Cancer and diabetes can be difficult to deal with on their own. Combined, having these diseases can add more stress and distress to your life. Luckily, an abundance of tools and resources can help you cope, especially during the COVID-19 pandemic. If you are among the 18 million people worldwide with cancer, one of the 422 million individuals with diabetes, or perhaps you are battling both conditions—then finding ways to manage them can help you reduce your risk of infection or severe side effects.
Understanding the Relationship Between Cancer and Diabetes
Around 8 to 18 percent of people living with cancer also struggle with diabetes, according to the Cancer Treatment Centers of America. Some patients are aware of having diabetes even before they receive a cancer diagnosis. Several others, unfortunately, may only learn about having the chronic health condition following a cancer diagnosis or during treatment.
The types of diabetes are:
- Type 1 diabetes. Formerly called “juvenile-onset” diabetes or insulin-dependent diabetes mellitus (IDDM), this health problem arises when the pancreas begins producing little or no insulin. Type 1 diabetes can develop at any age, although it usually occurs in people under the age of 30 (mostly children). 1.25 million Americans have this disorder. In most cases, cancer patients with type 1 diabetes have stomach cancer or cervical cancer.
- Type 2 diabetes. Also called “adult-onset” diabetes or non-insulin dependent diabetes mellitus (NIDDM), this chronic disease is more common and occurs when the pancreas produces insulin that does not work properly. Type 2 diabetes typically arises in patients over the age of 30 and are overweight. According to the U.S. Centers for Disease Control and Prevention, 90 to 95 percent of all diagnosed cases are type 2 diabetes. Cancer of the breast, endometrium, pancreas, liver, kidney, and colon sometimes accompanies type 2 diabetes.
- Gestational diabetes. This rare type of diabetes occurs in pregnant women. Gestational diabetes affects between 2 and 10 percent of pregnancies in the United States.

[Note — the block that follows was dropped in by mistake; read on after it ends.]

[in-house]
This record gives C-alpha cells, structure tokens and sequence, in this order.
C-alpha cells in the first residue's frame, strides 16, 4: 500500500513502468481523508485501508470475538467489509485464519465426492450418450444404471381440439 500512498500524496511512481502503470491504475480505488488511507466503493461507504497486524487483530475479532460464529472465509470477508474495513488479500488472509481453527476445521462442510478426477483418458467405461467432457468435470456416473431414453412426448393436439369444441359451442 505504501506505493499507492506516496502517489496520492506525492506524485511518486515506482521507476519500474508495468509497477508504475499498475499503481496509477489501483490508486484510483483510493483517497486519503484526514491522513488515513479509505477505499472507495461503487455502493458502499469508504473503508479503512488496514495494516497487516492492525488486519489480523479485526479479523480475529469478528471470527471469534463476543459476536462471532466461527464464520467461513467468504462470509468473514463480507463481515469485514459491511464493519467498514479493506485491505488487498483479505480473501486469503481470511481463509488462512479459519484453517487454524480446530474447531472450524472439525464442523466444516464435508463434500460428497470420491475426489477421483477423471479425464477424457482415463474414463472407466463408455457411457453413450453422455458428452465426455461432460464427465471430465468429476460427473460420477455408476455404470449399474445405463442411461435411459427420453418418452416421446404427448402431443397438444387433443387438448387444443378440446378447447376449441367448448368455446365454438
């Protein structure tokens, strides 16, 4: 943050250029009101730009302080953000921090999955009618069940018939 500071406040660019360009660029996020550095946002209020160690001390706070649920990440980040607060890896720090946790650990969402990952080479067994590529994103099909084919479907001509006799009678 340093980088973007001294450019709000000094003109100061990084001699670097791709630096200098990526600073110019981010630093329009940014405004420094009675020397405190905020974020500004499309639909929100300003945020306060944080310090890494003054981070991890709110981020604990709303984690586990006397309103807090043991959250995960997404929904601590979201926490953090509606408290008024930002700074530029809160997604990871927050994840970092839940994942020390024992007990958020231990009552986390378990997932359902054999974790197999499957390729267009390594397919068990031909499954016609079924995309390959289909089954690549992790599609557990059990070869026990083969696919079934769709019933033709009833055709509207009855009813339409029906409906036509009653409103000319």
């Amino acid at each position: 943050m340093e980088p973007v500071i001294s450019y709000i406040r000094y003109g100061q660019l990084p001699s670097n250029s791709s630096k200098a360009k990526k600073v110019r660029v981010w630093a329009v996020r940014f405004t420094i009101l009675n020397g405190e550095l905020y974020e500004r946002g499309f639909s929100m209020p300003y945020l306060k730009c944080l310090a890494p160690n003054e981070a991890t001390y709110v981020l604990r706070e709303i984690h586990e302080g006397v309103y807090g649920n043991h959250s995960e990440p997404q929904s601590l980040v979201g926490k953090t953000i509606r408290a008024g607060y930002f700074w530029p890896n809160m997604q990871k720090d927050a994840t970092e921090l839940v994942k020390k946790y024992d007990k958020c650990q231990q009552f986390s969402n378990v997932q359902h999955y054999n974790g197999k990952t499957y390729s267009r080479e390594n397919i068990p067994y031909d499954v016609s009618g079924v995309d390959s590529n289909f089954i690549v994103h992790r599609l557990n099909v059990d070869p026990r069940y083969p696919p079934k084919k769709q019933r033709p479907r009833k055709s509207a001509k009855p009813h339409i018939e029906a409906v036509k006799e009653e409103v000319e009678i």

Patients with any one of these types of diabetes may have a higher risk of severe symptoms if they become infected with COVID-19. If you are someone who lives with diabetes, the Centers for Disease Control and Prevention recommends having a two-week supply of your medication on hand at all times, testing your blood sugar level every four hours, and following guidelines for managing sick days.
How to Manage Diabetes During Cancer Treatment
Managing diabetes during cancer treatment is a critical matter. Cancer and its treatment may lead to metabolic changes that stimulate or aggravate symptoms of diabetes. Furthermore, high blood sugar levels due to diabetes may weaken the immune system, which must remain strong in order to combat cancer. Diabetes may also delay the effectiveness of cancer treatment and increase the risk of infection during treatment.
Here are some tips for managing diabetes:
- Educate yourself about your disease/s
Learn as much as possible about the type of diabetes you have, as well as how the disease may impact your cancer treatment. Being knowledgeable about the many ways to manage diabetes may empower you to take better care of yourself and prevent complications.
- Create a plan
Discuss your goals for diabetes management with your healthcare team, including your cancer care providers and dietitians. Taking a proactive role in your diabetes care can help you better manage the disease.
- Strive for balance
To maintain a healthy sugar level and help prevent feelings of fatigue during cancer treatment, it is essential to follow a daily schedule or routine. Eat a well-balanced diet, exercise, monitor your glucose levels, take your medication, and stay hydrated.